IP Class of Service (CoS)
Sprint created a Frequently Asked Questions (FAQ) document to assist customers with terminology used in the Sprint IP Class of Service Policy and Guidelines document For further information on Class of Service router configurations, please visit Ciscos website at www.cisco.com.
What is Class of Service (CoS)?
Class of Service is traffic differentiation or the ability to treat packets differently based on the packet’s importance. Class of Service works with both IPv4 and IPv6 protocols.
When is Class of Service needed?
When there is congestion or when there is more traffic sent over an access link than that of the link’s capacity. Class of Service ensures that the highest priority packets, e.g. voice and video are delivered first.
Where is Class of Service needed?
Class of Service is most often used on the customer access links as these links are frequently low-bandwidth connections.
What is Sprint’s Class of Service Product?
Sprint’s IP Class of Service offering allows Dedicated IP and CPE-based IP VPN customers to make efficient use of existing bandwidth by ensuring the delivery of time-sensitive or mission-critical applications over non-critical applications during periods of congestion on the customer access link. IP Class of Service maps IP applications into 4 priority classes based on the customer’s business requirements.
How many classes does the Sprint IP Class of Service product offer?
Class A Premium Traffic: This class is configured as a Priority Queue reserved for latency-sensitive applications only. During congestion conditions, the Priority Queue is guaranteed bandwidth based on the customer’s bandwidth allocation. The priority command implements a maximum bandwidth guarantee. The priority queue is reserved only for Voice over IP (VoIP) or Video over IP traffic. Customers who use both VoIP and video traffic, the video traffic will be placed into Class B.
Class B Critical Traffic: This class is the highest class for data applications, e.g. financial transactions.
Class C Business Traffic: This class is the second class for data applications, e.g. database applications.
Class D Standard Traffic: This class is the default class, all traffic not prioritized in the above queues will be serviced in this class. Typical traffic for this queue is web browsing.
What are Sprint’s Bandwidth Allocation recommendations?
Sprint recommends that IP Class of Service should be deployed on 768kbps links or greater when deploying Voice over IP (VoIP) or Video over IP applications. In addition to overall port speed recommendation, below are bandwidth allocations per class recommendations.

Class A Premium Traffic:

This priority class is reserved only for VoIP or video traffic. Sprint recommends 35% of customer’s bandwidth be assigned to Class A when the customer is using VoIP. This may vary depending on the CODEC used by the customer. Please go to Cisco’s website for more information on CODEC recommendations. Sprint recommends 17% of customer’s bandwidth be assigned to Class A when the customer is using video.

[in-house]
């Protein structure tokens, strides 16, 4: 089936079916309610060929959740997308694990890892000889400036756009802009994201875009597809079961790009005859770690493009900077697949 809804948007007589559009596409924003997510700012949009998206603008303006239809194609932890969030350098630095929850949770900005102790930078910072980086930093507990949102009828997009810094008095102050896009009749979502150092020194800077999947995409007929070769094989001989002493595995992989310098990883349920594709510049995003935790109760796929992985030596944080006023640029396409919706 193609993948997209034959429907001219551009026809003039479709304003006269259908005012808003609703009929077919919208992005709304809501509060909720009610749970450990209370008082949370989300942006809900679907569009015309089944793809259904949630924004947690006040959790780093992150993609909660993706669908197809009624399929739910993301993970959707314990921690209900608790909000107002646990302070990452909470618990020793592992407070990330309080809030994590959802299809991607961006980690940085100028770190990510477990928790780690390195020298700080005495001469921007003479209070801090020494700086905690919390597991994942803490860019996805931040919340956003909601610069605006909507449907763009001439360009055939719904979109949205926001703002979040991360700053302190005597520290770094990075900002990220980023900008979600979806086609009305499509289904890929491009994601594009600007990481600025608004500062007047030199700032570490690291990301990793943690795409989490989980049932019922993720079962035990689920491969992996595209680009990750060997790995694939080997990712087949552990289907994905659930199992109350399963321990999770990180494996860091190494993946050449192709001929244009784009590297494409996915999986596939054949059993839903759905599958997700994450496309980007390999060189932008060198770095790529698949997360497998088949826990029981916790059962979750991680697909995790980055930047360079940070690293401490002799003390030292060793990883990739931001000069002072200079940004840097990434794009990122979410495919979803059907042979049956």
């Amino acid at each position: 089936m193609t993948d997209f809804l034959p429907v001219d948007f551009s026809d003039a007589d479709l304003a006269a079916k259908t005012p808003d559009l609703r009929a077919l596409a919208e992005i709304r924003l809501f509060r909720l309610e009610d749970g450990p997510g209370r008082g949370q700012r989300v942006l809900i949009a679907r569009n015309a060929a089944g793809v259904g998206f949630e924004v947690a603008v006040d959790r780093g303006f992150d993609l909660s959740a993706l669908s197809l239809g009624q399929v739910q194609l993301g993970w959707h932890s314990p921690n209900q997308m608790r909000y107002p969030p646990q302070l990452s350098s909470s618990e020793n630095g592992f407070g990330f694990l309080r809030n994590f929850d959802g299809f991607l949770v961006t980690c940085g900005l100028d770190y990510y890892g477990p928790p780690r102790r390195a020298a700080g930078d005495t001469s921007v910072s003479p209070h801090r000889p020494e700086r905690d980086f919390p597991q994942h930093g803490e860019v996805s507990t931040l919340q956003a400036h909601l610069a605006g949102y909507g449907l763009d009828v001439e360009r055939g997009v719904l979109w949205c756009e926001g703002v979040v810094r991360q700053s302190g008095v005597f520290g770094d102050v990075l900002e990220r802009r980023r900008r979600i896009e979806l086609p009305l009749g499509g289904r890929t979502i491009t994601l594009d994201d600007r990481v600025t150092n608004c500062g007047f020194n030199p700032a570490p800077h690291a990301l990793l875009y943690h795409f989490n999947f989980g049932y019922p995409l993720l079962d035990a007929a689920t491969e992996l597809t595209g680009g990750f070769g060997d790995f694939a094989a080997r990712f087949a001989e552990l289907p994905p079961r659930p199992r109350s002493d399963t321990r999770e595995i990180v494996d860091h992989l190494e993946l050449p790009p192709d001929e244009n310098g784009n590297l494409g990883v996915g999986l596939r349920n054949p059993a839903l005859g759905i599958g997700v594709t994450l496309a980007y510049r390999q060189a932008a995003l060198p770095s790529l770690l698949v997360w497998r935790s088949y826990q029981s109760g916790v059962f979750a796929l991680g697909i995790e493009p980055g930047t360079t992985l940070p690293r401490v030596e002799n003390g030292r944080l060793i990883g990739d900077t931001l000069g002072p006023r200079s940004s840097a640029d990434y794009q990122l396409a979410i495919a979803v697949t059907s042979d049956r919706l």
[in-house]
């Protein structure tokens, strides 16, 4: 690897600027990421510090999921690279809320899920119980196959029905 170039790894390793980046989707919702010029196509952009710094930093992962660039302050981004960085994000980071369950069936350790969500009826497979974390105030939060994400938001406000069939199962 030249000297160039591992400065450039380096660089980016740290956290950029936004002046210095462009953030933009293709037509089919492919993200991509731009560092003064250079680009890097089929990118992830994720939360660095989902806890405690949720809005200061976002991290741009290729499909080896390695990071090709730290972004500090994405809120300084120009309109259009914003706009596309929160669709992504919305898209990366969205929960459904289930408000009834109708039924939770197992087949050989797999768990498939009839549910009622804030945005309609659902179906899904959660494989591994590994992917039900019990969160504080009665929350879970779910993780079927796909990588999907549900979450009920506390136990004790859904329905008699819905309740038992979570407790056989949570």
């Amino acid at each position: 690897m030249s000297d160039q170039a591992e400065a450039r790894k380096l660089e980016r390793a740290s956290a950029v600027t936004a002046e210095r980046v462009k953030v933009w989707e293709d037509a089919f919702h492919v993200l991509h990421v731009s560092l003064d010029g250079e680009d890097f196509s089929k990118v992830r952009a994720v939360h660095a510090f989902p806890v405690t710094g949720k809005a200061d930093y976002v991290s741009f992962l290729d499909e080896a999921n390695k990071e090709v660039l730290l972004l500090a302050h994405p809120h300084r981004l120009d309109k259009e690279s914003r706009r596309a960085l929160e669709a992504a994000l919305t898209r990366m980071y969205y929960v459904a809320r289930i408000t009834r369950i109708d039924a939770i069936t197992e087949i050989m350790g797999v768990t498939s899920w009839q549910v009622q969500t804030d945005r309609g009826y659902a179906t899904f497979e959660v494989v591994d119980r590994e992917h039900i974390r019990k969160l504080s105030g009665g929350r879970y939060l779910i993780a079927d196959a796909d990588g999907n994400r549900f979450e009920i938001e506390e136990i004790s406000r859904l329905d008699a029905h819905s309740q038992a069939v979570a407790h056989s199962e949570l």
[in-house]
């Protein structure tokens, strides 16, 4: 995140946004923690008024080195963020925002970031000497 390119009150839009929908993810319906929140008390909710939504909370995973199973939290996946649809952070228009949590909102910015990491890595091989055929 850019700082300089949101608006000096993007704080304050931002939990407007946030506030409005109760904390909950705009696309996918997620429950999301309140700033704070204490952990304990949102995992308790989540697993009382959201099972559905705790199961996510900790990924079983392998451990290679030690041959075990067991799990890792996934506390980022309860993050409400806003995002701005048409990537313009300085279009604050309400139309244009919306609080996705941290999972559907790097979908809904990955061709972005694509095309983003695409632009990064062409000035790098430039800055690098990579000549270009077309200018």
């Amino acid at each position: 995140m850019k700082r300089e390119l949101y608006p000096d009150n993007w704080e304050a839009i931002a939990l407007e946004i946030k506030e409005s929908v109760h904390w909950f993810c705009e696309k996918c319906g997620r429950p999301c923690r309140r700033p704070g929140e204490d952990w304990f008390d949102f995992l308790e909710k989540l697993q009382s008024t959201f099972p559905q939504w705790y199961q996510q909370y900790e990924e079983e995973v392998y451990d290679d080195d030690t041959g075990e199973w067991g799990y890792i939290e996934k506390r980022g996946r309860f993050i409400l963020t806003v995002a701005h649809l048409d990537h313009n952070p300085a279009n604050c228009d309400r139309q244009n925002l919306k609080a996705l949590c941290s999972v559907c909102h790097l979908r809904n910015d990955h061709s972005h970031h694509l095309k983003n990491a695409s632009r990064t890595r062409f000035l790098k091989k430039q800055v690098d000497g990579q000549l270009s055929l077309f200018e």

Class B Critical Traffic:

Sprint recommends that 25% of the customer’s bandwidth is allocated to this class.

Class C Business Traffic:

Sprint recommends that 15% of the customer’s bandwidth is allocated to this class.

Class D Standard Traffic:

Sprint recommends that 25% of the customer’s bandwidth is allocated to this class.
It is important to note that the above allocations are simply Sprint’s overall recommendations, as each customer’s business needs vary each customer’s CoS policies will vary.
What is a Virtual Private Network (VPN)?
A virtual private network, or VPN, employs logical separation or encapsulation of customer traffic over a shared network to emulate the characteristics of a private network. Increasingly, the term IP VPN is used interchangeably with VPN, although an IP VPN typically refers to a network that is aware of the TPC/IP protocol and provides routing or traffic differentiation based on IP addresses or packet header information. An IP VPN is a specific implementation of an VPN that uses the public Internet backbone as the transport network.
What is IPSec?
IPsec (Internet Protocol Security) is a technology standard for security at the network layer. IPsec is predominantly used for implementing virtual private network(VPN) and for remote user access through dial-up connection to private networks. IPSec uses encryption protocols such as DES for data integrity.
What is encrypted traffic?
Encryption is the conversion of data into a form that cannot be easily understood by unauthorized people. Data Encryption Standard (DES) is a widely-used method of data encryption.
What is a port type?
A port is the physical transport connection. Dedicated port speeds can range from Fractional T1 (64kbps), T1 (1.54mbps), Multimegabit T1 (3mbps to 9mbps), Fractional T3 (12mbps), T3 (45mbps), OC3 (155mbps), OC12 (622mbps), OC48 (2.488gbps), Fast Ethernet (100M, Gigabit Ethernet (1000M) and 10 Gigabit (10,000m) interfaces.